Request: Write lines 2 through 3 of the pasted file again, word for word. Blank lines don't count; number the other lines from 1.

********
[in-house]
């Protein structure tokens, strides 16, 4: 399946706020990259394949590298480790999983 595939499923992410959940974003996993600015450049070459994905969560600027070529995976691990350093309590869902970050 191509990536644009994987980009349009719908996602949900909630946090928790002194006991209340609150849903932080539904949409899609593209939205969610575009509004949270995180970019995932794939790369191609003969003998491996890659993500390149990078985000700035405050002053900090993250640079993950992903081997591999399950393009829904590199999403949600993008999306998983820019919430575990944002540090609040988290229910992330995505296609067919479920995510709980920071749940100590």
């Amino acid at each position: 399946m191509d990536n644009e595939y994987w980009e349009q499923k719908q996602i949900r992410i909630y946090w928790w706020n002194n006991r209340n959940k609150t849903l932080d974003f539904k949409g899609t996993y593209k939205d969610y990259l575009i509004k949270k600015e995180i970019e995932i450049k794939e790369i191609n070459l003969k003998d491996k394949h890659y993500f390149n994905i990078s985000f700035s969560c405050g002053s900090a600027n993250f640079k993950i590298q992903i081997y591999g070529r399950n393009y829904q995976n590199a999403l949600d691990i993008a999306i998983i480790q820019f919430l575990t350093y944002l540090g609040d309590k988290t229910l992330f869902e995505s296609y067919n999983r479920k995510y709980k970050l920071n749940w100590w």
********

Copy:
């Protein structure tokens, strides 16, 4: 399946706020990259394949590298480790999983 595939499923992410959940974003996993600015450049070459994905969560600027070529995976691990350093309590869902970050 191509990536644009994987980009349009719908996602949900909630946090928790002194006991209340609150849903932080539904949409899609593209939205969610575009509004949270995180970019995932794939790369191609003969003998491996890659993500390149990078985000700035405050002053900090993250640079993950992903081997591999399950393009829904590199999403949600993008999306998983820019919430575990944002540090609040988290229910992330995505296609067919479920995510709980920071749940100590």
């Amino acid at each position: 399946m191509d990536n644009e595939y994987w980009e349009q499923k719908q996602i949900r992410i909630y946090w928790w706020n002194n006991r209340n959940k609150t849903l932080d974003f539904k949409g899609t996993y593209k939205d969610y990259l575009i509004k949270k600015e995180i970019e995932i450049k794939e790369i191609n070459l003969k003998d491996k394949h890659y993500f390149n994905i990078s985000f700035s969560c405050g002053s900090a600027n993250f640079k993950i590298q992903i081997y591999g070529r399950n393009y829904q995976n590199a999403l949600d691990i993008a999306i998983i480790q820019f919430l575990t350093y944002l540090g609040d309590k988290t229910l992330f869902e995505s296609y067919n999983r479920k995510y709980k970050l920071n749940w100590w």